Skip to comments.It’s Legal: The solid legal basis for the administration’s surveillance program
Posted on 03/15/2006 6:52:15 AM PST by oldtimer2
In early September 2002, just before the first anniversary of the September 11 terrorist attacks, a group of lawyers gathered in a heavily protected, windowless room in the Department of Justice building in Washington. There were three federal appeals-court judges, Laurence Silberman, Edward Leavy, and Ralph Guy. There was Theodore Olson, the U.S. solicitor general. There was Larry Thompson, the deputy attorney general. And there was John Yoo, the Justice official who had closely studied questions of war powers and presidential authority.
The purpose of the meeting was to argue a case whose details remain so classified that they are known by only a few people, but whose outcome, a decision known as In re: Sealed Case, has become one of the key documents in the hottest argument in Washington today: the fight over what President Bush calls the "terrorist surveillance" of persons with known al-Qaeda connections, and what the president's opponents call "domestic spying.
The entire session lasted just a few hours, and the Justice Department waited for the Court of Review's ruling. When it came, in November 2002, it was a slam-dunk win for the government.
In its opinion, the Court of Review said the FISA Court had, in effect, attempted to unilaterally impose the old 1995 rules. "In doing so, the FISA Court erred," the ruling read.
After the decision was handed down, the American Civil Liberties Union, which had submitted a brief in support of the FISA Court's actions restricting the administration, asked the Supreme Court to review In re: Sealed Case. The justices declined to take any action. That is not the same as the Court's upholding the ruling, but it does mean that the justices looked at the decision and chose not to intervene
(Excerpt) Read more at nationalreview.com ...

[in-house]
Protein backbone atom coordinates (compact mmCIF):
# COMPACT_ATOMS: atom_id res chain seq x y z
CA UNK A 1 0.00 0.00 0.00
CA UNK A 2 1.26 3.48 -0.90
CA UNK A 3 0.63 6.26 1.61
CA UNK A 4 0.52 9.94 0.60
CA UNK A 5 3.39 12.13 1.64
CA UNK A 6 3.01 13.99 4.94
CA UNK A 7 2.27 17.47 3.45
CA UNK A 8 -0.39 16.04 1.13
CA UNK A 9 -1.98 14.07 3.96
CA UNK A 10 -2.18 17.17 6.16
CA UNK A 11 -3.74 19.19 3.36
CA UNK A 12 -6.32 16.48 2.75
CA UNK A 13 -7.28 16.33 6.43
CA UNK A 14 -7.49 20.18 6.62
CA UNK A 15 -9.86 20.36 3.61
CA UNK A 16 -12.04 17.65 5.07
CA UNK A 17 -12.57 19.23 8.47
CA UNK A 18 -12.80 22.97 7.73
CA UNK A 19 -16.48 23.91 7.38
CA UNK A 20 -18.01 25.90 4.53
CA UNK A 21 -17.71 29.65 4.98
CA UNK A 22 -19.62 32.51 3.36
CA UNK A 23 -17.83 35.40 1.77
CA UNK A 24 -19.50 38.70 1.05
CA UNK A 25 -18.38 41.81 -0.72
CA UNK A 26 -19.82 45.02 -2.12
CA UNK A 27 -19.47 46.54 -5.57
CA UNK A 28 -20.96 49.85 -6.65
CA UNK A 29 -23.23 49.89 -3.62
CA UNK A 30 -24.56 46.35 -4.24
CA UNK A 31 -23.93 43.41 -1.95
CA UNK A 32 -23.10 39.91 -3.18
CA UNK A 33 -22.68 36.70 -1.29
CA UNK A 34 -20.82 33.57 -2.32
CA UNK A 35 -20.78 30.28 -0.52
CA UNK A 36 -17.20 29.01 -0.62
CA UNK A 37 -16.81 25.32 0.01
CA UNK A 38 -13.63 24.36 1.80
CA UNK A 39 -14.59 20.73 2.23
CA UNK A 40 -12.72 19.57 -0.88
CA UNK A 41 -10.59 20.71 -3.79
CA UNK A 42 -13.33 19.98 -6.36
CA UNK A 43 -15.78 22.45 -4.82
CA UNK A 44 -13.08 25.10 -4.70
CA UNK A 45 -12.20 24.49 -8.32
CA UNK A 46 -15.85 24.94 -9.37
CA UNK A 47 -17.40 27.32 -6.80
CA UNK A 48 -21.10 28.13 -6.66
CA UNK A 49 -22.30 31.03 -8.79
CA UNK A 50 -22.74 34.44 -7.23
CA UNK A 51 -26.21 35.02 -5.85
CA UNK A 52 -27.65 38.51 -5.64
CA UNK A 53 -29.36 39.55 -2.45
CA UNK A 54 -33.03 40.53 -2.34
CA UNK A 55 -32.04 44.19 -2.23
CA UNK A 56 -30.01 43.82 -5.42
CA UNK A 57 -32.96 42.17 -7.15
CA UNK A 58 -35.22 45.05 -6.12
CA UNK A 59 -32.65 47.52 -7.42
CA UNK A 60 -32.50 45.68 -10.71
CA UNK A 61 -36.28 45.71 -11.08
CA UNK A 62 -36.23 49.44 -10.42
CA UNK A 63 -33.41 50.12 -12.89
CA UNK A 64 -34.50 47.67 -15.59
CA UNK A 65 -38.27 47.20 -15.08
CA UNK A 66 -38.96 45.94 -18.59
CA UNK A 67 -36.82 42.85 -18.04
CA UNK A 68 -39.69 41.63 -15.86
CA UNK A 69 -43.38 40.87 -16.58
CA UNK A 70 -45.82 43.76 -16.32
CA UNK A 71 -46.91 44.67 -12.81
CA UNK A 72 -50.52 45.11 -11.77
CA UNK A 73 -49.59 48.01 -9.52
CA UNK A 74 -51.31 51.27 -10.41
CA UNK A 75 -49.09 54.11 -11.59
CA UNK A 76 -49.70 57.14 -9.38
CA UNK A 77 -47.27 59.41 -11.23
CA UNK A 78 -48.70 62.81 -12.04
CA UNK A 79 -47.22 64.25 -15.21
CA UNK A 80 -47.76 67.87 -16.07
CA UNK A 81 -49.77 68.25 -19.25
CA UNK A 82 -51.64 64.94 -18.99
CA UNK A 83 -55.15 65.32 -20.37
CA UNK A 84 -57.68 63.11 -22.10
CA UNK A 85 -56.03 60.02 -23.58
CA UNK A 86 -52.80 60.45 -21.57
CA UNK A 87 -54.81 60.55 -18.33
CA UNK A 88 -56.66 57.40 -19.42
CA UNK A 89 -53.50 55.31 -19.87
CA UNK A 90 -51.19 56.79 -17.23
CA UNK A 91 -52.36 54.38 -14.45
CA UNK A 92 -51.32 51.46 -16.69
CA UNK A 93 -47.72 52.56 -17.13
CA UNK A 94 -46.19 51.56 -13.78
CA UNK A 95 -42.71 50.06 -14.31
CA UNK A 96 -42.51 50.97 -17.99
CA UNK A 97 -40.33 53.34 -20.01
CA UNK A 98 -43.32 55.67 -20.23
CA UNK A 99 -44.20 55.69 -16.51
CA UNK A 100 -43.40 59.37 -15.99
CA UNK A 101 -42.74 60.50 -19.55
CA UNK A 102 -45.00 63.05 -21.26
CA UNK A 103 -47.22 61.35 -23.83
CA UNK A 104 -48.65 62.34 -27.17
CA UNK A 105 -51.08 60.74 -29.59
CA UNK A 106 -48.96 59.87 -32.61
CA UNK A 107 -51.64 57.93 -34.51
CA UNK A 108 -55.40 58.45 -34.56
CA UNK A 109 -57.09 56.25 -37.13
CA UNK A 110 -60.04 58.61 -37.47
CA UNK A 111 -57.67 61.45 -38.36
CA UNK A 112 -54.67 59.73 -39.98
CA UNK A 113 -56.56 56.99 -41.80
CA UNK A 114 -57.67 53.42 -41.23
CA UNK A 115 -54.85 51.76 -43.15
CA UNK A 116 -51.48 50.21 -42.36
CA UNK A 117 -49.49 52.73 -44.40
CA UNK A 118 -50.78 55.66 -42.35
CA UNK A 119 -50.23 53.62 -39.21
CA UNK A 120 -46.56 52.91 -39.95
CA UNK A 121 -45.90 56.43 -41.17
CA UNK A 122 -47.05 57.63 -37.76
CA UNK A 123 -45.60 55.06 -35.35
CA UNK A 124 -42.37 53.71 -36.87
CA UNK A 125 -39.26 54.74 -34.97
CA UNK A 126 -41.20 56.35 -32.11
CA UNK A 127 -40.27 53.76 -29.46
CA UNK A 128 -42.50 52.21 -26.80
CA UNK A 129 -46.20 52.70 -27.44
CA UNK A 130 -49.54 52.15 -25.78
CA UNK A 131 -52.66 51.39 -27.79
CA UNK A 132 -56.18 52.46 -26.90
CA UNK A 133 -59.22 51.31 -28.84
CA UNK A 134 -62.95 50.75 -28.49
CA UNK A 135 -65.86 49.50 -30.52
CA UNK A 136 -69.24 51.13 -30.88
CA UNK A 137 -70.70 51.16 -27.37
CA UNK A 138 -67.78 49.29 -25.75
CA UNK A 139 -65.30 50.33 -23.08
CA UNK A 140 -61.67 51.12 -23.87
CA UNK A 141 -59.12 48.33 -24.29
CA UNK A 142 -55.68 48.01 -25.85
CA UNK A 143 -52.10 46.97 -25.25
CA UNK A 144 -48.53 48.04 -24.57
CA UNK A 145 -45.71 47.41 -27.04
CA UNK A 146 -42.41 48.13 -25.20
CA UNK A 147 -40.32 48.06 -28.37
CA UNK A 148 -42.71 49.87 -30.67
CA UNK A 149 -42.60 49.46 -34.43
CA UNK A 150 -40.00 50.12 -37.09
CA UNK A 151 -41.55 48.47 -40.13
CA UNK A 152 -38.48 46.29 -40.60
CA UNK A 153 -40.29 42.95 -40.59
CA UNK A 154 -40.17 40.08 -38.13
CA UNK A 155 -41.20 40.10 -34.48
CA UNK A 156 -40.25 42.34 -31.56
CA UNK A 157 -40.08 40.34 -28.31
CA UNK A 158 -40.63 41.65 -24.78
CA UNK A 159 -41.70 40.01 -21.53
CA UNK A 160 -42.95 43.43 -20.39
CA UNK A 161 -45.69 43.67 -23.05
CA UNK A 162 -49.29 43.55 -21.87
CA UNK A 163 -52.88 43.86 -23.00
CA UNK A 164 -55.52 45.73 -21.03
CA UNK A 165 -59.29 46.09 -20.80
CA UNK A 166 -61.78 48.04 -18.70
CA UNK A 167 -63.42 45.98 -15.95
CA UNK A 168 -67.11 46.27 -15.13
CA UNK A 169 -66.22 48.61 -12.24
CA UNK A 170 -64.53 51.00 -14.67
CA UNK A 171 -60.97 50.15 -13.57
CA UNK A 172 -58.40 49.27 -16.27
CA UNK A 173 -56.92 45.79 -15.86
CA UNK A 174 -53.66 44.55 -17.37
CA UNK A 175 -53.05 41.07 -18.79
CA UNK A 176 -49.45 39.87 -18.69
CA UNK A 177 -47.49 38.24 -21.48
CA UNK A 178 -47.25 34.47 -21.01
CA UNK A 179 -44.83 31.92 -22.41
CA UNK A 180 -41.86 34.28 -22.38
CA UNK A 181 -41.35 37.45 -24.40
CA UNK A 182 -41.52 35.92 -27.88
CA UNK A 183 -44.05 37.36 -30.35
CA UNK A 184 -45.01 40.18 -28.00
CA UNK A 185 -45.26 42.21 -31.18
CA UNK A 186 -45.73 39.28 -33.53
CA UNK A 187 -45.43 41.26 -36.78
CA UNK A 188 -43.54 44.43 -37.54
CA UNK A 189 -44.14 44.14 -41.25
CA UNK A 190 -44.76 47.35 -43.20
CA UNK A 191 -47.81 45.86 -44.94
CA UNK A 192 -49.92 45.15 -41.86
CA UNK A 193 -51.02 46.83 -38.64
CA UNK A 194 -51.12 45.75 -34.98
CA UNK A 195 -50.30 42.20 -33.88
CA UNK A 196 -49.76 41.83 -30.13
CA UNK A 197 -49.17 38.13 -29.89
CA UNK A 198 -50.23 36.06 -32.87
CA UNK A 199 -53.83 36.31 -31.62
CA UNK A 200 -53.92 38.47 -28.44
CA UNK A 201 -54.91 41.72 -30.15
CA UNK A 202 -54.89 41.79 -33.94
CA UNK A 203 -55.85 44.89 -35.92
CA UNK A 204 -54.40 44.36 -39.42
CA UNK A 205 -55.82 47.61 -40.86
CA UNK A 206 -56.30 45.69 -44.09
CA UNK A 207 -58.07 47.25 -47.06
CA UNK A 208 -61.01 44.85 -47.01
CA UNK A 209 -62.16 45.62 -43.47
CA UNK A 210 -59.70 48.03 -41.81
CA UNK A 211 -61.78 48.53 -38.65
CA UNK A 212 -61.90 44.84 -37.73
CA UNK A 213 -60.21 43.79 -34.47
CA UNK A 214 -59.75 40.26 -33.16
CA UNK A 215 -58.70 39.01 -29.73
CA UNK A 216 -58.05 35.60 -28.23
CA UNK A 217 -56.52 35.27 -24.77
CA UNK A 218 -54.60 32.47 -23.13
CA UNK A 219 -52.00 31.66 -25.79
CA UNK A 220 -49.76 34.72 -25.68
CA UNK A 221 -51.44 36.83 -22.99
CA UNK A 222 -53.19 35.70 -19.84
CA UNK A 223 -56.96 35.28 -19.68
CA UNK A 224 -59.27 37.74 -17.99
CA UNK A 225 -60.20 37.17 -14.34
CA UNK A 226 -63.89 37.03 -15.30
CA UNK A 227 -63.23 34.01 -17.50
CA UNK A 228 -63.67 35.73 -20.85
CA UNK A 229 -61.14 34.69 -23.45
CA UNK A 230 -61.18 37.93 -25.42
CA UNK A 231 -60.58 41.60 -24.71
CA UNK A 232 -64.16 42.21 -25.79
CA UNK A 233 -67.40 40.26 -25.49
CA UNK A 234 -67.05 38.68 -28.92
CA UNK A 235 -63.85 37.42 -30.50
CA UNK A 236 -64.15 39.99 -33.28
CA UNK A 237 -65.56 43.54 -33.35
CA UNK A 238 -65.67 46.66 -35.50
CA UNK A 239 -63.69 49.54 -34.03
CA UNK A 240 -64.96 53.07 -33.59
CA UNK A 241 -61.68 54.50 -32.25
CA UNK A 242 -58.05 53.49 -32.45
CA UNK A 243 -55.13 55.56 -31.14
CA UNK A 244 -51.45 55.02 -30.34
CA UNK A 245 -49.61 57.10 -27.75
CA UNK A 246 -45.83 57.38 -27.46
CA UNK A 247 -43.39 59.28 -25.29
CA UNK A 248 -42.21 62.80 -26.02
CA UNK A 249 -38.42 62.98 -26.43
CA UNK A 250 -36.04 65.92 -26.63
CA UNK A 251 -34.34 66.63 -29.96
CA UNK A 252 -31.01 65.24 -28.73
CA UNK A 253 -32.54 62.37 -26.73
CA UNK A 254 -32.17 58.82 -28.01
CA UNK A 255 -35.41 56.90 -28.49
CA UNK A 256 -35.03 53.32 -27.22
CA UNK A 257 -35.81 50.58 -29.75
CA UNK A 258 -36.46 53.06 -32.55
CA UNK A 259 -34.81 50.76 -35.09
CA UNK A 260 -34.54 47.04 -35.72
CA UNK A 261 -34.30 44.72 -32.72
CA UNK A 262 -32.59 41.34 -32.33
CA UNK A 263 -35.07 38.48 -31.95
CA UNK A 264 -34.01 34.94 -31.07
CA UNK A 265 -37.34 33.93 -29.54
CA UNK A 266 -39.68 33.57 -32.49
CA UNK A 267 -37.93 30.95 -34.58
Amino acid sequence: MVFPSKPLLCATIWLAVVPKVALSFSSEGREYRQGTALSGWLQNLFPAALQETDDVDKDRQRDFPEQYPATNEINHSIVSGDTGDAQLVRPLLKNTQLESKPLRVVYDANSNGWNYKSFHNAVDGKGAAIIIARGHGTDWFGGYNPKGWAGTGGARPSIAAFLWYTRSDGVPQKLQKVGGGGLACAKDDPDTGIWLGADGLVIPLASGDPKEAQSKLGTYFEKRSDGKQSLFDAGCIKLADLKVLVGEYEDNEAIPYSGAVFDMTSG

And yet, another brick in the DNC wall of lies, falls to the ground, smashed into dust...
LIBS: "What's a Constitution?"
I think the FISA court is an usurpation of presidental powers and should be abolished. It was created by a stacked democrat Congress that was trying to abolish our intelligence community. And it seems they are still working at that by trying to dictate and manipulate the law to suit THEIR agenda. And at least one of them seems to stay in close contact with the ACLU.
Since when did DemocRATS care what the law actually says?
A great takedown of the "unconstitutional" argument & the FISA dilettantes.
Of course, we won't hear about any of this because Russ Feingold and NBC and ABC and CBS and MSNBC and National Public Radio and CNN don't have access to National Review.
Well, either that or they don't care about the facts.
The answer is they don't care about facts.
I agree. :)
Someone send this to Judge Napalitano.
Excellent find. I wonder why it took so long for this to show up.
WOW...thanks for the ping...
To Arlen Specter too
From Terry Frieden
WASHINGTON (CNN) --The United States has broad authority to use wiretaps and other surveillance techniques to hunt for suspected terrorists, a federal appeals court panel ruled Monday.
In a 56-page opinion overturning a May decision by the Foreign Intelligence Surveillance Court, the three-judge panel said the expanded wiretap guidelines sought by Attorney General John Ashcroft under the new USA Patriot Act law do not violate the Constitution. (More on the USA Patriot Act)
The ruling by the special panel from the U.S. Circuit Court of Appeals for the District of Columbia gives broad surveillance authority to counter-intelligence and counter-terrorism investigators to track individuals considered potential national security threats.
"Our case may well involve the most serious threat our country faces," the panel declared.
The reversal of May's decision by a federal judge represents a victory for the Justice Department and the FBI, which were harshly criticized by the lower court judge for its handling of wiretap applications, and their interpretation of the authority granted the government by the USA Patriot Act.
It didn't. It showed up long ago. It's just "registering" again, fresh.
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